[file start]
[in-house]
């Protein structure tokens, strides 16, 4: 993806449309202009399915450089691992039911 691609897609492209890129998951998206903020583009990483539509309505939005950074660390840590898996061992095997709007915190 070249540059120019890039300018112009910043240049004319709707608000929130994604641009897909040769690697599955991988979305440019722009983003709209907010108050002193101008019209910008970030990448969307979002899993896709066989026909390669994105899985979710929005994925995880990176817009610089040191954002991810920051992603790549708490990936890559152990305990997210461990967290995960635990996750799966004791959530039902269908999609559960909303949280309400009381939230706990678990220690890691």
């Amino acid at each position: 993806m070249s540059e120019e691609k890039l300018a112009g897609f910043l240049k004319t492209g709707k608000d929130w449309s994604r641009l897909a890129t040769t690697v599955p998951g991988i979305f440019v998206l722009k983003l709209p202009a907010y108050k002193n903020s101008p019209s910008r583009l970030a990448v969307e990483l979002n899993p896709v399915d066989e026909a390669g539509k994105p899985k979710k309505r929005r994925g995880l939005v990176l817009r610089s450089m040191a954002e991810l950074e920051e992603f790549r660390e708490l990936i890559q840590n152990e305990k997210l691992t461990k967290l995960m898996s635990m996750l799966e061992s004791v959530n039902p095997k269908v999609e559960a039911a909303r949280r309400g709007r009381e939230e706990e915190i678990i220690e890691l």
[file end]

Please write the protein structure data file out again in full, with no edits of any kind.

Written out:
[in-house]
């Protein structure tokens, strides 16, 4: 993806449309202009399915450089691992039911 691609897609492209890129998951998206903020583009990483539509309505939005950074660390840590898996061992095997709007915190 070249540059120019890039300018112009910043240049004319709707608000929130994604641009897909040769690697599955991988979305440019722009983003709209907010108050002193101008019209910008970030990448969307979002899993896709066989026909390669994105899985979710929005994925995880990176817009610089040191954002991810920051992603790549708490990936890559152990305990997210461990967290995960635990996750799966004791959530039902269908999609559960909303949280309400009381939230706990678990220690890691």
């Amino acid at each position: 993806m070249s540059e120019e691609k890039l300018a112009g897609f910043l240049k004319t492209g709707k608000d929130w449309s994604r641009l897909a890129t040769t690697v599955p998951g991988i979305f440019v998206l722009k983003l709209p202009a907010y108050k002193n903020s101008p019209s910008r583009l970030a990448v969307e990483l979002n899993p896709v399915d066989e026909a390669g539509k994105p899985k979710k309505r929005r994925g995880l939005v990176l817009r610089s450089m040191a954002e991810l950074e920051e992603f790549r660390e708490l990936i890559q840590n152990e305990k997210l691992t461990k967290l995960m898996s635990m996750l799966e061992s004791v959530n039902p095997k269908v999609e559960a039911a909303r949280r309400g709007r009381e939230e706990e915190i678990i220690e890691l």